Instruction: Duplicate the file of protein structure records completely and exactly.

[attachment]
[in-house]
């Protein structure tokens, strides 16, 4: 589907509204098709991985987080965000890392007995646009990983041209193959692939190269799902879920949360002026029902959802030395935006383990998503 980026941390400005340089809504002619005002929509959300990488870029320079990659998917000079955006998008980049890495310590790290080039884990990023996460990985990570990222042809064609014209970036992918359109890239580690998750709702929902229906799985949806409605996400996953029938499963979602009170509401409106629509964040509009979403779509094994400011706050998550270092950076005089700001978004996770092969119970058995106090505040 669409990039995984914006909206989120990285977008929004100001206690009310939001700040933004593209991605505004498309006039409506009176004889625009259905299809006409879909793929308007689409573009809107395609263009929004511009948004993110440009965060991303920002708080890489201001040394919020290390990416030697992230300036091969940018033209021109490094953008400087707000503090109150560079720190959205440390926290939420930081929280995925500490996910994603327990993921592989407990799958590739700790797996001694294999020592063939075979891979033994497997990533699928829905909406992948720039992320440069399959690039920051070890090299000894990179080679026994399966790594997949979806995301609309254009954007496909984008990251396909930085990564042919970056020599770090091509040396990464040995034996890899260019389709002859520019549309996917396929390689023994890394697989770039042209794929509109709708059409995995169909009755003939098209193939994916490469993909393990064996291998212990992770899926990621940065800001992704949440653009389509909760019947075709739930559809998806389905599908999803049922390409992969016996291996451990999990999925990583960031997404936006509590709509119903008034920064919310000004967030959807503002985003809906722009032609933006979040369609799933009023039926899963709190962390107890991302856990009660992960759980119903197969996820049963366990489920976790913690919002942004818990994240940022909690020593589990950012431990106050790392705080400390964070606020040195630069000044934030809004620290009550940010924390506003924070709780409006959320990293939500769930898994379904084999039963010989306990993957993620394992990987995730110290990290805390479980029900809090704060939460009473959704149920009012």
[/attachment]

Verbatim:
[in-house]
């Protein structure tokens, strides 16, 4: 589907509204098709991985987080965000890392007995646009990983041209193959692939190269799902879920949360002026029902959802030395935006383990998503 980026941390400005340089809504002619005002929509959300990488870029320079990659998917000079955006998008980049890495310590790290080039884990990023996460990985990570990222042809064609014209970036992918359109890239580690998750709702929902229906799985949806409605996400996953029938499963979602009170509401409106629509964040509009979403779509094994400011706050998550270092950076005089700001978004996770092969119970058995106090505040 669409990039995984914006909206989120990285977008929004100001206690009310939001700040933004593209991605505004498309006039409506009176004889625009259905299809006409879909793929308007689409573009809107395609263009929004511009948004993110440009965060991303920002708080890489201001040394919020290390990416030697992230300036091969940018033209021109490094953008400087707000503090109150560079720190959205440390926290939420930081929280995925500490996910994603327990993921592989407990799958590739700790797996001694294999020592063939075979891979033994497997990533699928829905909406992948720039992320440069399959690039920051070890090299000894990179080679026994399966790594997949979806995301609309254009954007496909984008990251396909930085990564042919970056020599770090091509040396990464040995034996890899260019389709002859520019549309996917396929390689023994890394697989770039042209794929509109709708059409995995169909009755003939098209193939994916490469993909393990064996291998212990992770899926990621940065800001992704949440653009389509909760019947075709739930559809998806389905599908999803049922390409992969016996291996451990999990999925990583960031997404936006509590709509119903008034920064919310000004967030959807503002985003809906722009032609933006979040369609799933009023039926899963709190962390107890991302856990009660992960759980119903197969996820049963366990489920976790913690919002942004818990994240940022909690020593589990950012431990106050790392705080400390964070606020040195630069000044934030809004620290009550940010924390506003924070709780409006959320990293939500769930898994379904084999039963010989306990993957993620394992990987995730110290990290805390479980029900809090704060939460009473959704149920009012």